Vermont's newly elected head-of-state, Gov. Peter Shumlin (D), said the state's fiscal 2012 budget plan is "austere, sobering" but it must be linked to health care reform if it is to succeed. Most state Republicans appear to support the new governor's budget, saying it emphasizes cuts in human-services instead of burdening working Vermonters by increasing taxes.
In short, Shumlin wants to leverage taxes on health-care providers plus cuts in related programs to erase a $176 million shortfall in the state's ailing general fund.
And just as President Obama's national health care plan was being repealed by the new GOP-majority U.S. Congress last week, Shumlin was touting a single-payer health-care system for Vermont.
"We will work together to pass a bill... that puts Vermont on a solid road to single-payer health care and we must do it before we adjourn this spring," Shumlin told house members during his budget address Jan. 25.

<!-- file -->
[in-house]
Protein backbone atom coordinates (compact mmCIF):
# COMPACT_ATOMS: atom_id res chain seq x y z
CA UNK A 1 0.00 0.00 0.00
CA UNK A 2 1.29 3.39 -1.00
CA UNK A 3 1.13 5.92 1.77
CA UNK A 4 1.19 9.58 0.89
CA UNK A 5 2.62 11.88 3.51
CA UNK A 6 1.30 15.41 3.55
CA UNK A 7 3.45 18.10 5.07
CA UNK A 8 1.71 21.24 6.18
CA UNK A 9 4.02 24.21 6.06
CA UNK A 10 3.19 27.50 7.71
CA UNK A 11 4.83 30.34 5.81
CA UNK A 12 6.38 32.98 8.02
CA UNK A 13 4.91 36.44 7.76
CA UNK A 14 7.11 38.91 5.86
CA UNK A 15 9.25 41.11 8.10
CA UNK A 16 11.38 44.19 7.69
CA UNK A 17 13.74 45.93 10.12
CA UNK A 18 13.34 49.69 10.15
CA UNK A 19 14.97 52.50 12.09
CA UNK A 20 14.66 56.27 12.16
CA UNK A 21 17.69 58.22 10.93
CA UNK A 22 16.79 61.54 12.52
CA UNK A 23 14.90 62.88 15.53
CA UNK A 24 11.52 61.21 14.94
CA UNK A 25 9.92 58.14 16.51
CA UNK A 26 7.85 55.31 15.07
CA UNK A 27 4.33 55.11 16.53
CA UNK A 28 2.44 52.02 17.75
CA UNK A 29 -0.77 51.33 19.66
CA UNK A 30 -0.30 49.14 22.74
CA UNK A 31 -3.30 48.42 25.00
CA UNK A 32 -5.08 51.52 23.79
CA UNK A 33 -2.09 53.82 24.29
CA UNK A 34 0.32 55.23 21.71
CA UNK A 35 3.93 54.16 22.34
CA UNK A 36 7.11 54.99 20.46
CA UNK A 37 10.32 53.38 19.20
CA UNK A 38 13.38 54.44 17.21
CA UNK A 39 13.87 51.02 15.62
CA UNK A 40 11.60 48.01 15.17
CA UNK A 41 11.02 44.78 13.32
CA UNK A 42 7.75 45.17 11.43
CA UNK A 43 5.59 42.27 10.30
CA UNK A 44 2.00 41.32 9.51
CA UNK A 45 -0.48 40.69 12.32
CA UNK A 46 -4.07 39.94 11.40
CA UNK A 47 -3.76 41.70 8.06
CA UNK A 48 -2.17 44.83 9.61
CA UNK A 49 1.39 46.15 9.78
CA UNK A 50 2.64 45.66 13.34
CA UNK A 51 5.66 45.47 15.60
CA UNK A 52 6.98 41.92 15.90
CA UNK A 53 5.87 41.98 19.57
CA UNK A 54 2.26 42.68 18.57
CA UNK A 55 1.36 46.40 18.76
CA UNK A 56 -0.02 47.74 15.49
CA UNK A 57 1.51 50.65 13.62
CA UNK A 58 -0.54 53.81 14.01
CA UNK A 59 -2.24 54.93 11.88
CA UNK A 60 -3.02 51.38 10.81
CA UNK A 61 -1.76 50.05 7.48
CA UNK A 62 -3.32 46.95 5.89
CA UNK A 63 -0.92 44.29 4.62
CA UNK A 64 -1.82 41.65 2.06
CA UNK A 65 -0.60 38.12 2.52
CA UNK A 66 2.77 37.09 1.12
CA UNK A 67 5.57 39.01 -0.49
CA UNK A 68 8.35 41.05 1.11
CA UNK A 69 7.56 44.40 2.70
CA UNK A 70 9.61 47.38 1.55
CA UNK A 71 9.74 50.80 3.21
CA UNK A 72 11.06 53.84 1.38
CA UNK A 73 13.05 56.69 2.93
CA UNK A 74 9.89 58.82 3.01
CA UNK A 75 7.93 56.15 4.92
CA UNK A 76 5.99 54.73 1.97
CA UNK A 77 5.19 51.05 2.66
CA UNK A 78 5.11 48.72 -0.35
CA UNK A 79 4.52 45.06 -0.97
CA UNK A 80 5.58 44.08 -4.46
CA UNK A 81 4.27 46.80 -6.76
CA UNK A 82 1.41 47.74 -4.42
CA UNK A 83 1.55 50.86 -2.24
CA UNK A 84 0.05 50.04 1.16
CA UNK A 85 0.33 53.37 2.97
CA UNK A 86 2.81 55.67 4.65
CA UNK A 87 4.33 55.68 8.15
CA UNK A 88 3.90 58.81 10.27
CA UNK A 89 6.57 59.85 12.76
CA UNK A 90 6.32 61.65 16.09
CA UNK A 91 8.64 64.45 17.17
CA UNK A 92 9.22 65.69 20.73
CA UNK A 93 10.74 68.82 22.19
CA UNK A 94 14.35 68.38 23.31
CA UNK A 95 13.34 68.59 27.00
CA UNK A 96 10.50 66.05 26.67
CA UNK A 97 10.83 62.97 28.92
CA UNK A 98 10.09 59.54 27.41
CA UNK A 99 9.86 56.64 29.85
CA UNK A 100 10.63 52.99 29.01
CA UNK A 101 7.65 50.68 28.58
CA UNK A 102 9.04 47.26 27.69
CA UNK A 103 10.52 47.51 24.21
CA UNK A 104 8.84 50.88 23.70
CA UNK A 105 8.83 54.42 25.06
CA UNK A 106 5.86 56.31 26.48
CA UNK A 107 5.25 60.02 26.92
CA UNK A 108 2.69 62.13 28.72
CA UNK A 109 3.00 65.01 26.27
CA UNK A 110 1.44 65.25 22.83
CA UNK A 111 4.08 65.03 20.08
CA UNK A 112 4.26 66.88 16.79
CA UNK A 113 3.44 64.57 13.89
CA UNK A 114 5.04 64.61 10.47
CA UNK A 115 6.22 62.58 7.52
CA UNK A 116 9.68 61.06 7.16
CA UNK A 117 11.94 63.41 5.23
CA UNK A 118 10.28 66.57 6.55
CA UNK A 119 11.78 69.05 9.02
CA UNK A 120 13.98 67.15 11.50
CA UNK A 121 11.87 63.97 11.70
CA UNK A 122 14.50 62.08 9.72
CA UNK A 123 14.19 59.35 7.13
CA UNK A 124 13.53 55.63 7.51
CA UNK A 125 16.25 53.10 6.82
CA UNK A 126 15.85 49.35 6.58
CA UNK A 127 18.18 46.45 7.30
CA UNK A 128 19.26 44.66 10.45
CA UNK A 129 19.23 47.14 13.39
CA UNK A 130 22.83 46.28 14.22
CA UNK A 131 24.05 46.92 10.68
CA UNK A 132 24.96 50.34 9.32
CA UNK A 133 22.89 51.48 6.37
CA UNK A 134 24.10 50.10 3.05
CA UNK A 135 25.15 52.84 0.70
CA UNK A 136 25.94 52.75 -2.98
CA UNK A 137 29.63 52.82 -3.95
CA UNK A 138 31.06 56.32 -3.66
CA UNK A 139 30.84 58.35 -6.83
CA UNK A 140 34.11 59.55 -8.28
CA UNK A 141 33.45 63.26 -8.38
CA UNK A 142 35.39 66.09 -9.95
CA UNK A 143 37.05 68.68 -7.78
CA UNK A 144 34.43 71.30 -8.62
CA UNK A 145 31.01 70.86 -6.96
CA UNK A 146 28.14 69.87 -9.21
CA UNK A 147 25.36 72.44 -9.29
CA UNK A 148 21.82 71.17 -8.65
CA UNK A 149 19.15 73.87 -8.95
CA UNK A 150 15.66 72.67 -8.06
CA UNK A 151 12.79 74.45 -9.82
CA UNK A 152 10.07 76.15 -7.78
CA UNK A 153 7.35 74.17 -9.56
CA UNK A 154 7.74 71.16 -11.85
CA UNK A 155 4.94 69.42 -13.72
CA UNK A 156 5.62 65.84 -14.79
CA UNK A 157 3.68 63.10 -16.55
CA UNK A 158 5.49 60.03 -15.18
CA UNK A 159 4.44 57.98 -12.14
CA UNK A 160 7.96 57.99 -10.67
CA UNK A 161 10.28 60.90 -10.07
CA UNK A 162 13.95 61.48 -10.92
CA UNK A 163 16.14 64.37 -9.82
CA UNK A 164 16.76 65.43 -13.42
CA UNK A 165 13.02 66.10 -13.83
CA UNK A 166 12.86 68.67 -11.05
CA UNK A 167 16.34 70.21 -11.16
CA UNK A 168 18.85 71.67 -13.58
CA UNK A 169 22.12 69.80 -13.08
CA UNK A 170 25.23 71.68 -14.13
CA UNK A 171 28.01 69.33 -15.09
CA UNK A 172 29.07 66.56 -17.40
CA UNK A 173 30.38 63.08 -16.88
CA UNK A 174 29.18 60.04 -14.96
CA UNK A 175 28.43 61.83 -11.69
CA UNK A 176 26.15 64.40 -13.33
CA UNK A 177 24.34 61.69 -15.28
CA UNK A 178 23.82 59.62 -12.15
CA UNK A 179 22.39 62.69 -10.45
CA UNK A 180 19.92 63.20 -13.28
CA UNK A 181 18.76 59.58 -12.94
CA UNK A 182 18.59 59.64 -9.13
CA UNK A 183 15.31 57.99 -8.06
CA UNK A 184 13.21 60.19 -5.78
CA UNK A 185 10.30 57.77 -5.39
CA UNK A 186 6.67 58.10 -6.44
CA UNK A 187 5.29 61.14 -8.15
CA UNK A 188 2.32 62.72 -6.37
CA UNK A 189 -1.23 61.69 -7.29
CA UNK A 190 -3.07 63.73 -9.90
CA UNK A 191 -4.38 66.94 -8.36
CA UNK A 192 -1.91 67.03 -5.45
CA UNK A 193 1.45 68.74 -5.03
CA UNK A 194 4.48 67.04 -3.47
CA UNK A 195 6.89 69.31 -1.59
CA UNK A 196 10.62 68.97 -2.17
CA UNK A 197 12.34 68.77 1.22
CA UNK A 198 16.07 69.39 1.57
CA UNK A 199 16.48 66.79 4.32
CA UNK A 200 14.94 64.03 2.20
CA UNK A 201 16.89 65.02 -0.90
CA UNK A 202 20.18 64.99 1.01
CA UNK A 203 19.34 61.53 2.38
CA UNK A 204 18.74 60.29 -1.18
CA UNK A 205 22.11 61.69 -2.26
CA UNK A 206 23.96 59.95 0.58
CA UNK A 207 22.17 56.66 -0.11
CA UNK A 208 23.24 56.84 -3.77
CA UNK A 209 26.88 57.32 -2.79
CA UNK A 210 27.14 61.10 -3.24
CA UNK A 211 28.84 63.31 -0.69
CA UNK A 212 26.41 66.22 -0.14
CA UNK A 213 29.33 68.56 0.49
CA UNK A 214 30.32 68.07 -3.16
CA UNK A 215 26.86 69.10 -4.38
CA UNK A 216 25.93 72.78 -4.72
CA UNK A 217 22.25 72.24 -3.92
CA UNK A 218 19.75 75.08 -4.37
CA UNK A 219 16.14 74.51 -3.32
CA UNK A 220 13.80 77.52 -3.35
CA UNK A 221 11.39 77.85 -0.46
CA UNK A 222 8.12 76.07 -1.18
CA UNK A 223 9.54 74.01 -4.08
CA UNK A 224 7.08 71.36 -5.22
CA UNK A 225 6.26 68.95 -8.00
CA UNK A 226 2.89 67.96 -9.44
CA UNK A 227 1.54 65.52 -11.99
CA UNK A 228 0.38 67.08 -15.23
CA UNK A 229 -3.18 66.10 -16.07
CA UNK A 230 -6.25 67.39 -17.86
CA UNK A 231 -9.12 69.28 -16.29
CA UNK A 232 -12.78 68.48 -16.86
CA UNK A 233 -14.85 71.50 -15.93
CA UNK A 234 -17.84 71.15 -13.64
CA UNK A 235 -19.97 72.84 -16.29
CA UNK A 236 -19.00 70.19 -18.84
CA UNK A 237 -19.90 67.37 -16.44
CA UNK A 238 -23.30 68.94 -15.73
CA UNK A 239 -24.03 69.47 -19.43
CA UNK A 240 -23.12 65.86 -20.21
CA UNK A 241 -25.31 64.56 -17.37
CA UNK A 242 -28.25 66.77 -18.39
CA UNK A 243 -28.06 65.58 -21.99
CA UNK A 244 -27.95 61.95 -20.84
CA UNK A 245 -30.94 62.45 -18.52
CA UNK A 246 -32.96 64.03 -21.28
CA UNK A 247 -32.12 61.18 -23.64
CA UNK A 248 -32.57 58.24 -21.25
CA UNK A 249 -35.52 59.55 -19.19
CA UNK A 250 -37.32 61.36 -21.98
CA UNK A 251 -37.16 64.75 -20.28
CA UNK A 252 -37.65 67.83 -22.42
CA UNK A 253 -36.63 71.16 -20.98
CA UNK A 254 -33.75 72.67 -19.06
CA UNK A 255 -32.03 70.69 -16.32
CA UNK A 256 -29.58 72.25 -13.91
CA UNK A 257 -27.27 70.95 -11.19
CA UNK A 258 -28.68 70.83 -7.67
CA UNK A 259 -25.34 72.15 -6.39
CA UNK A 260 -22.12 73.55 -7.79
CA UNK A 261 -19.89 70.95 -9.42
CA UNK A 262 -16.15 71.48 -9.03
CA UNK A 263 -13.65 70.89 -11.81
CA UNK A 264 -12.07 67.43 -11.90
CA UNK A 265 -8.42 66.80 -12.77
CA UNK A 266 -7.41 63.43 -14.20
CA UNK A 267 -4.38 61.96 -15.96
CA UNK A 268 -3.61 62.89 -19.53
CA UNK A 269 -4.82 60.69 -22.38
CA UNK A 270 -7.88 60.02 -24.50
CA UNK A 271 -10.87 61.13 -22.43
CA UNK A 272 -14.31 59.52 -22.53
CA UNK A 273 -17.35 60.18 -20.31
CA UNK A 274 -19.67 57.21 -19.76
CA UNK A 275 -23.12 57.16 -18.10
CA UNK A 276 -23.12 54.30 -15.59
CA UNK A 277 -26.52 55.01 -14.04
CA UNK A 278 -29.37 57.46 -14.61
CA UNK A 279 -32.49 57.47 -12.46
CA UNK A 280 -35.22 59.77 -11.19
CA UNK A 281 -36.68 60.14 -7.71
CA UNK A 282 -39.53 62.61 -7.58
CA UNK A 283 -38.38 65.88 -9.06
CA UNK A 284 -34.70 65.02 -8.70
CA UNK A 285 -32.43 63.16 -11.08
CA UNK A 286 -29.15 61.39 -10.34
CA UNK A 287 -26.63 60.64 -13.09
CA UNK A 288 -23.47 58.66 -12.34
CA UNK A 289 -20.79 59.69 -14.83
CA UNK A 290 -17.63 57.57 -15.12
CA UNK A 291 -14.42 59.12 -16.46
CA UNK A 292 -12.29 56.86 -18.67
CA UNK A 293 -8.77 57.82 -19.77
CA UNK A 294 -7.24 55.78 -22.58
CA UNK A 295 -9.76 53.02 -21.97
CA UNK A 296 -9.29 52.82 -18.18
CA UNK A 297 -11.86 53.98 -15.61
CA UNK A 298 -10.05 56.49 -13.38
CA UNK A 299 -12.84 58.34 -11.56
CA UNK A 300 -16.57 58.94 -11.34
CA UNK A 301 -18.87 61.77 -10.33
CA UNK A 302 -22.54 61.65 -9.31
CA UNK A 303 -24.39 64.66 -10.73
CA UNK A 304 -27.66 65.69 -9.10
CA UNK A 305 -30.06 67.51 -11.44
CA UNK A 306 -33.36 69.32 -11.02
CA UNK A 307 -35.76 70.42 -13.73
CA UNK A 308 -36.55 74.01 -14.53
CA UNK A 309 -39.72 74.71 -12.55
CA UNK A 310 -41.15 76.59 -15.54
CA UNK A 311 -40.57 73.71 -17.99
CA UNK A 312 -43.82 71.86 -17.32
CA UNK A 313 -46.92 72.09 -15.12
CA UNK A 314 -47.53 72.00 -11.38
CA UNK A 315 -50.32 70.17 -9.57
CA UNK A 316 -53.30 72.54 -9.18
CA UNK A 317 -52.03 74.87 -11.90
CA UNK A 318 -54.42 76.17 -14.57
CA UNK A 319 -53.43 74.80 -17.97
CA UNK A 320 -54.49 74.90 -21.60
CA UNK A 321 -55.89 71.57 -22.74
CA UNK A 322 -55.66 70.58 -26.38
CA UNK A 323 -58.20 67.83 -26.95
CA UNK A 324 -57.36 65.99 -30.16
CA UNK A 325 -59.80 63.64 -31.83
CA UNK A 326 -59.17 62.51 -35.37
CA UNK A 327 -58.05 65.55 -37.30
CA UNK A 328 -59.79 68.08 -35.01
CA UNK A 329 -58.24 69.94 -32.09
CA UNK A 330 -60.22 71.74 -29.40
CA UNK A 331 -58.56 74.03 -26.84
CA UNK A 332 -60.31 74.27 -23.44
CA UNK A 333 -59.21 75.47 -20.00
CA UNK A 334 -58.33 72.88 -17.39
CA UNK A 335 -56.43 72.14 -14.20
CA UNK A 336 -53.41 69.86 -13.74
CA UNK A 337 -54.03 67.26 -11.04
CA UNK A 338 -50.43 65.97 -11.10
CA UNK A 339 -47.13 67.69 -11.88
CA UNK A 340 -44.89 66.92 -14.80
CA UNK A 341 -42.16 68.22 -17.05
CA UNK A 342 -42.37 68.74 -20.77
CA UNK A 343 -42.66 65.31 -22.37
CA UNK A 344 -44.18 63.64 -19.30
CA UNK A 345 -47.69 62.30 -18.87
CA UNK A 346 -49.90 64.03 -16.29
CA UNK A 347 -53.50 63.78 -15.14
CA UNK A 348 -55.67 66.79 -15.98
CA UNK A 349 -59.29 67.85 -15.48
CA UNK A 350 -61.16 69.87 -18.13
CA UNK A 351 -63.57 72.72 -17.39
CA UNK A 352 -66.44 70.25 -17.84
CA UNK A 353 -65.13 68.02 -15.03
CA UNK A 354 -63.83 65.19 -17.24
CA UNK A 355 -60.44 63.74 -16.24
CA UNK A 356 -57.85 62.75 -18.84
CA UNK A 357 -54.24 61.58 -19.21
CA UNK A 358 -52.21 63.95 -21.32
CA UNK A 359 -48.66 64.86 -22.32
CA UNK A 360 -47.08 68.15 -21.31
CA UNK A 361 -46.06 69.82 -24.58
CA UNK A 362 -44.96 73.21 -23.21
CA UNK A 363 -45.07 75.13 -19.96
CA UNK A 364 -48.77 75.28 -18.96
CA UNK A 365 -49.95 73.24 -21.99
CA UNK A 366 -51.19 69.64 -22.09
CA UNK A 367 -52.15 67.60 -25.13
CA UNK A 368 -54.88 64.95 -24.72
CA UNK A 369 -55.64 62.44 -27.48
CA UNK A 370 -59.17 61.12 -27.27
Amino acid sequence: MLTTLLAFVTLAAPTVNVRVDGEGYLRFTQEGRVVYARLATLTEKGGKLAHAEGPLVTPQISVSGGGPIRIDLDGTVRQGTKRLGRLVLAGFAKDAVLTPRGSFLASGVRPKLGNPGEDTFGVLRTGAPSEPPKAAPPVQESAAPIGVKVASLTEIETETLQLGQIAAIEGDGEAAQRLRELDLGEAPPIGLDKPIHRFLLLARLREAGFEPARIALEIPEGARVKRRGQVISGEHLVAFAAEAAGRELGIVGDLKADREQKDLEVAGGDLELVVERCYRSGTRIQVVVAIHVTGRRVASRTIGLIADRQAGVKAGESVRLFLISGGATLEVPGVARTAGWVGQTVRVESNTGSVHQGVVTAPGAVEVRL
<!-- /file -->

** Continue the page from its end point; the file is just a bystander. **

The governor's proposed budget reductions include the following (and reductions in dollars):
•Vermont Health Access will absorb Catamount Health to form a single health-care offering ($5 million reduction).
•Area mental health agencies will see cuts ($4.6 million reduction)
•Cuts across the state corrections infrastructure, ($7.2 million reduction).
•Cuts in state labor, private contractors, health insurance and retirement savings ($12 million reduction)
•Spending freeze on schoolboards and towns to prevent property tax increases ($23 million reduction, specifics and locales to be announced). In the interim, Shumlin will disperse $19 million in U.S. taxpayer funds ("state bailout funds") to give towns a cushion to make the needed cuts.